Home News Local news HARBOUR NIGHT GROUP CHOOSES DE JONGH / ARNOLD

HARBOUR NIGHT GROUP CHOOSES DE JONGH / ARNOLD

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Nov. 1, 2002 – The Harbour Night Committee, headed by Harbour Night coordinator Hugh Dalton, made its choices for the upcoming election public on Friday –– with John de Jongh taking a narrow lead in the gubernatorial race.
Dalton said a 10-person committee surveyed each candidate in each political race and rated from 1 to 10 those who would "not only serve the territory but also serve the needs of St. Croix and Frederiksted.
"Our focus was who could do it the fastest and be the most effective in the short run," Dalton said. He said the Michael Bornn and Morty Golden team ran a close second to de Jongh and his running mate, Paul Arnold.
"Public confidence was high for both," he said. "Oddly enough, Gov. Charles W. Turnbull, (Sen.) Alicia Hansen and (Lt. Gov.) Gerard Luz James II were in a virtual tie for third place behind the leaders."
He said each candidate was evaluated based on 10 criteria — leadership, education and experience, public involvement, private-sector involvement, community service, public confidence, constituency support, the ability to work with the Legislature, the committee's confidence in the running mate, and its confidence in the candidates' ability to address St. Croix's needs.
"Our objective was not to pick a candidate by popularity but to objectively evaluate them by the same criteria," Dalton said.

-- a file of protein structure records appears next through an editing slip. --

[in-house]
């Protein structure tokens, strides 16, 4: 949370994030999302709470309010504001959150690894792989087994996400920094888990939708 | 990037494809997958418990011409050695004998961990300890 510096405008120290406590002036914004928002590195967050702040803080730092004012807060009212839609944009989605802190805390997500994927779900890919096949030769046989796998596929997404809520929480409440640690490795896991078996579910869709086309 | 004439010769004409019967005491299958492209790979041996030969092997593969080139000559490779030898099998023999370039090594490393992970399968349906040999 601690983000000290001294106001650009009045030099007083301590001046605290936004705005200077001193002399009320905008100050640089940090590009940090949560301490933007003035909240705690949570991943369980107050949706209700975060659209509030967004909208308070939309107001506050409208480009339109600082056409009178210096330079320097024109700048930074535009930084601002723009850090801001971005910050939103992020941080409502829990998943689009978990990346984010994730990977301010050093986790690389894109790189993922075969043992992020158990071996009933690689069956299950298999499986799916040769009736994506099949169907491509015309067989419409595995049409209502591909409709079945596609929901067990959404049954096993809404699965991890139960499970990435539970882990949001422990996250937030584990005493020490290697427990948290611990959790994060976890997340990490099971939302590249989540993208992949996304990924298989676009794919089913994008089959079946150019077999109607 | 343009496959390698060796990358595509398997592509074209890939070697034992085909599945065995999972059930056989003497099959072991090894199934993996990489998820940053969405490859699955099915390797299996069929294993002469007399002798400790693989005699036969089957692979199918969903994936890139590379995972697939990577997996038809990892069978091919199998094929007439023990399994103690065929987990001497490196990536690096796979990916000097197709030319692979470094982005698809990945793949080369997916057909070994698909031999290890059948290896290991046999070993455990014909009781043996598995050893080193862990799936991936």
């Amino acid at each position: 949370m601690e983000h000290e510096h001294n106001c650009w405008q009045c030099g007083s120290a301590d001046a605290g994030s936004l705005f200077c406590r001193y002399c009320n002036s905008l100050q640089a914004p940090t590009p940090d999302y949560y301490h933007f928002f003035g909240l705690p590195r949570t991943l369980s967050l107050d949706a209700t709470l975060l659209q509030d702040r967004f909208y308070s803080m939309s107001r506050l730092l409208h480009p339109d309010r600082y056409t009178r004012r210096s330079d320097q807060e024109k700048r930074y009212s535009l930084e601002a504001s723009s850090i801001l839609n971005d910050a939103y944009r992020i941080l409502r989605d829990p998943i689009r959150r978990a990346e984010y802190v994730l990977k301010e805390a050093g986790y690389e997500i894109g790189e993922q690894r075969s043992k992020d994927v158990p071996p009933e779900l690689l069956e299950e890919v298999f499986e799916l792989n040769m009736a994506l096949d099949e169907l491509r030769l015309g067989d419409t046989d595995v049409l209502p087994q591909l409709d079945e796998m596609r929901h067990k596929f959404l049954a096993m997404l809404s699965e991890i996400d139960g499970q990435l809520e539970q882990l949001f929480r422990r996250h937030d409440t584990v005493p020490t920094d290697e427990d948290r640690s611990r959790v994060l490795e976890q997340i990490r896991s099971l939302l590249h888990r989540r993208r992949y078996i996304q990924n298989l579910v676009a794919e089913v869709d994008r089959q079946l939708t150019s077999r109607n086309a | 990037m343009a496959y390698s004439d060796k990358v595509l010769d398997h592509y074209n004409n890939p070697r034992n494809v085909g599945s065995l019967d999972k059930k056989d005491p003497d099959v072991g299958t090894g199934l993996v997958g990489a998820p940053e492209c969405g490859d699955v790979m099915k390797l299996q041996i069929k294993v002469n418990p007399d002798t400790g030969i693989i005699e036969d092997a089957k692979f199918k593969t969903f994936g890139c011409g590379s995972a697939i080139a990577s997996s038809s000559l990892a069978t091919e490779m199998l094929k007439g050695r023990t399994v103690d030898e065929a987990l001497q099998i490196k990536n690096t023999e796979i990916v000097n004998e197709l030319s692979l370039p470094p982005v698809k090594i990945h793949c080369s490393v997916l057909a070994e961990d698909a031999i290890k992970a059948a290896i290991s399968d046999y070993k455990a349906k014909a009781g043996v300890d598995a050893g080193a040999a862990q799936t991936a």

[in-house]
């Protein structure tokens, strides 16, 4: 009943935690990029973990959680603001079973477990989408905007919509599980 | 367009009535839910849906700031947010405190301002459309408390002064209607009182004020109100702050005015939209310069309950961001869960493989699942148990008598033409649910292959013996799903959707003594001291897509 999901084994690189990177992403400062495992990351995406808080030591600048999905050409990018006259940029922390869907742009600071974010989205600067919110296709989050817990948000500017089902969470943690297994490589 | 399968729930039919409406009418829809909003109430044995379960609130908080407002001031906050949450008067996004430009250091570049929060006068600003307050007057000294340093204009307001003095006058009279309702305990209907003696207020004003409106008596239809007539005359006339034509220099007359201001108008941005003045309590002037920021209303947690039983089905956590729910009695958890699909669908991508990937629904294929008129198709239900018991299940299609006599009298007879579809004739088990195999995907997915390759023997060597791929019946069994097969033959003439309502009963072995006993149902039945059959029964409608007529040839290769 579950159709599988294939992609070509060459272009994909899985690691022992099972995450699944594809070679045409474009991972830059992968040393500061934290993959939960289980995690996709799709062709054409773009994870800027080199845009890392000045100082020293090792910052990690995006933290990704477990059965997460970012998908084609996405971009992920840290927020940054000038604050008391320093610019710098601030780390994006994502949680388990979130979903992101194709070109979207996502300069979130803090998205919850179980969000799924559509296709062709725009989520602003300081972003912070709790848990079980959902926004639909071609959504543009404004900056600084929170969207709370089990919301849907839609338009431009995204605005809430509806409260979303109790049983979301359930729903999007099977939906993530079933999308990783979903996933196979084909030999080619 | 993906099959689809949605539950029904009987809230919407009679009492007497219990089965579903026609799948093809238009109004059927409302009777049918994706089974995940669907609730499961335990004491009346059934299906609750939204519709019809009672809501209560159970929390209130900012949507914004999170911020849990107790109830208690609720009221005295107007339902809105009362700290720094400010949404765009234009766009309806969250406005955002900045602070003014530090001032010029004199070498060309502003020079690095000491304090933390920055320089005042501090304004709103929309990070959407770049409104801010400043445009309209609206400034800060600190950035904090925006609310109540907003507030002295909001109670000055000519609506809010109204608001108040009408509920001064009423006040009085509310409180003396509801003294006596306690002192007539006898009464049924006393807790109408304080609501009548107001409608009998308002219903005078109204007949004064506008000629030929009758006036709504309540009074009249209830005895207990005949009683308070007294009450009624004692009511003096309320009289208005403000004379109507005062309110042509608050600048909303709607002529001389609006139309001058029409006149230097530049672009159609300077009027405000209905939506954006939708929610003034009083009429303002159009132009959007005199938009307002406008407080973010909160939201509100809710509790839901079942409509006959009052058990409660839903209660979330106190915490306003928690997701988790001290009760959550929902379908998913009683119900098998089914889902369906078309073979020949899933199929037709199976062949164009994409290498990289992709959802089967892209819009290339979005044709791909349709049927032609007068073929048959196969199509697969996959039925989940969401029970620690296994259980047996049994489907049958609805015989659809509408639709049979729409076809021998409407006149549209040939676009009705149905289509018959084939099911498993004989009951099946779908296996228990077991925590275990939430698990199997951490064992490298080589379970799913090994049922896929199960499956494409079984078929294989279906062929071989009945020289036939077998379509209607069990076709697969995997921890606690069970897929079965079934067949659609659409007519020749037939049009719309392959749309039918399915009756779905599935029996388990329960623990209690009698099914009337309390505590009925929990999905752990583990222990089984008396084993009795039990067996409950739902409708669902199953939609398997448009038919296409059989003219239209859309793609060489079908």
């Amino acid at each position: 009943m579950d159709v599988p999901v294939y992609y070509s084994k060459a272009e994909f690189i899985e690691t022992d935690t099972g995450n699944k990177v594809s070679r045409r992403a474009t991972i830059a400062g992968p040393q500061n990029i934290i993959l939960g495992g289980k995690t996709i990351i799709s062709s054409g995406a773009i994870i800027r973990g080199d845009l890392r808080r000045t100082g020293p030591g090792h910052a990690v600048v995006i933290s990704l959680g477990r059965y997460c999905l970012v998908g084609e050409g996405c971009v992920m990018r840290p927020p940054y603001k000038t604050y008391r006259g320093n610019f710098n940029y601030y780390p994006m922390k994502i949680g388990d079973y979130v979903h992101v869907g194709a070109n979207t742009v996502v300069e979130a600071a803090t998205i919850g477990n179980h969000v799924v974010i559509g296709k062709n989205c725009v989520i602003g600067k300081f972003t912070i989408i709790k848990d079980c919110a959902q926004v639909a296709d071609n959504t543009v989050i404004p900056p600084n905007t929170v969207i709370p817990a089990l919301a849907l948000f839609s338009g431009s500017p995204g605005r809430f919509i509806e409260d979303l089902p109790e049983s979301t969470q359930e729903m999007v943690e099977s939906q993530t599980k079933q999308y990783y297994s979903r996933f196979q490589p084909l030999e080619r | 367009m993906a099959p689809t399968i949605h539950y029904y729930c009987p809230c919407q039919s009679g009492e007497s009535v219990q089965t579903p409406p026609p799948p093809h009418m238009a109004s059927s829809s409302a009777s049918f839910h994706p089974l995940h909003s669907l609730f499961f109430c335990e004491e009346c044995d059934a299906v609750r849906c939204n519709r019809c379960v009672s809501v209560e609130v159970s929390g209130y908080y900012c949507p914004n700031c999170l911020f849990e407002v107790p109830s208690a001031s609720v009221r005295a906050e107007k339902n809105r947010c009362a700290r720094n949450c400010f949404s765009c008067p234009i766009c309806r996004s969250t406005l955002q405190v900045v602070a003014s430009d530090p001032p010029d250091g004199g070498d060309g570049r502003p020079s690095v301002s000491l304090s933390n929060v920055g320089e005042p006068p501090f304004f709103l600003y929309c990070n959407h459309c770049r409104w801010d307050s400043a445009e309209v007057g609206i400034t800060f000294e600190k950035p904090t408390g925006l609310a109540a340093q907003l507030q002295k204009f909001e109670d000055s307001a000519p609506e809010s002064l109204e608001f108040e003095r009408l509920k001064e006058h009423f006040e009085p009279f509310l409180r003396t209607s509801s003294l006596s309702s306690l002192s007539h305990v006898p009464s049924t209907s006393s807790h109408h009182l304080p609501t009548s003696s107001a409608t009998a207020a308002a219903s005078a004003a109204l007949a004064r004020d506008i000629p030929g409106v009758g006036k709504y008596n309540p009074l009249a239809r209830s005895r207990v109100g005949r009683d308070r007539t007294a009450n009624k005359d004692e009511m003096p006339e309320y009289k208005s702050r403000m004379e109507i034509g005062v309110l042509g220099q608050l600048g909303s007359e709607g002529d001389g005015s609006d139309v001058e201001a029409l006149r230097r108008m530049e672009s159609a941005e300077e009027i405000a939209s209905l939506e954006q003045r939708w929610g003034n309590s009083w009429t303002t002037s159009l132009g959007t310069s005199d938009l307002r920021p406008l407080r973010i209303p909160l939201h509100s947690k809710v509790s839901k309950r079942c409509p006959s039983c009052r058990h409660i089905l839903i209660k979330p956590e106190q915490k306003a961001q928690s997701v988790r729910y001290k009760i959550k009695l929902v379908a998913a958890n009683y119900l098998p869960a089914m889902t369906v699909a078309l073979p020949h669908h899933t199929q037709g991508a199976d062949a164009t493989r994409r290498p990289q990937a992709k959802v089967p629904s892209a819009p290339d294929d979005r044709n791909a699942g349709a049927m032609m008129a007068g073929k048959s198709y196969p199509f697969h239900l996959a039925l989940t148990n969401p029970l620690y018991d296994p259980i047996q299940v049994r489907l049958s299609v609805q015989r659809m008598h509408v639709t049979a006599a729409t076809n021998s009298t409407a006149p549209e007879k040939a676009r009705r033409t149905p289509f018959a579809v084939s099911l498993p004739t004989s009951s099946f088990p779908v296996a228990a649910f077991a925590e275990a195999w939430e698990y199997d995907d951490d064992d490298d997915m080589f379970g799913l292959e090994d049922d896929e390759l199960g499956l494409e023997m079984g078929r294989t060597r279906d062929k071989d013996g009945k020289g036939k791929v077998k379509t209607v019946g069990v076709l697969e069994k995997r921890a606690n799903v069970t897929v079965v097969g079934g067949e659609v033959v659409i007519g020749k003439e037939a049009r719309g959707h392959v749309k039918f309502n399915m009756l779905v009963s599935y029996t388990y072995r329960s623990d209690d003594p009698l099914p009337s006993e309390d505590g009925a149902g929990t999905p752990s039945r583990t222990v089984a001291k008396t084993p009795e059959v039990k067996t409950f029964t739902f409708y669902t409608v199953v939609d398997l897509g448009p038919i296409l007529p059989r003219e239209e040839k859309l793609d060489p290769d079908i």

The committee selected incumbent Delegate to Congress Donna Christensen to represent the territory in Washington, D.C.
Of the senatorial candidates on St. Croix, the committee selected Robert Acosta, Oneida Granger, incumbent Emmett Hansen II, write-in candidate Wayne James, incumbent David Jones, Luther Renee and Usie Richards.
They chose Craig Barshinger for at-large senator.
Richards, according to Dalton, was seen as having the clear lead in leadership ability and experience among the newcomers.
"Usie Richards, if elected, has a unique opportunity to become the leader of St. Croix," Dalton said. "It will be up to him how he handles his edge in leadership."
The intent of the survey, Dalton said, was to choose candidates based on their ability to deliver and work together toward a common goal, even though they may represent different constituencies.
"In most cases, the tiebreaker was what special-interest group they served. We wanted as many sectors of our population represented" as possible, he said. "It's not rocket science, but we did look at it objectively and differently."
See related story, "Harbour Night entity to endorse candidates".

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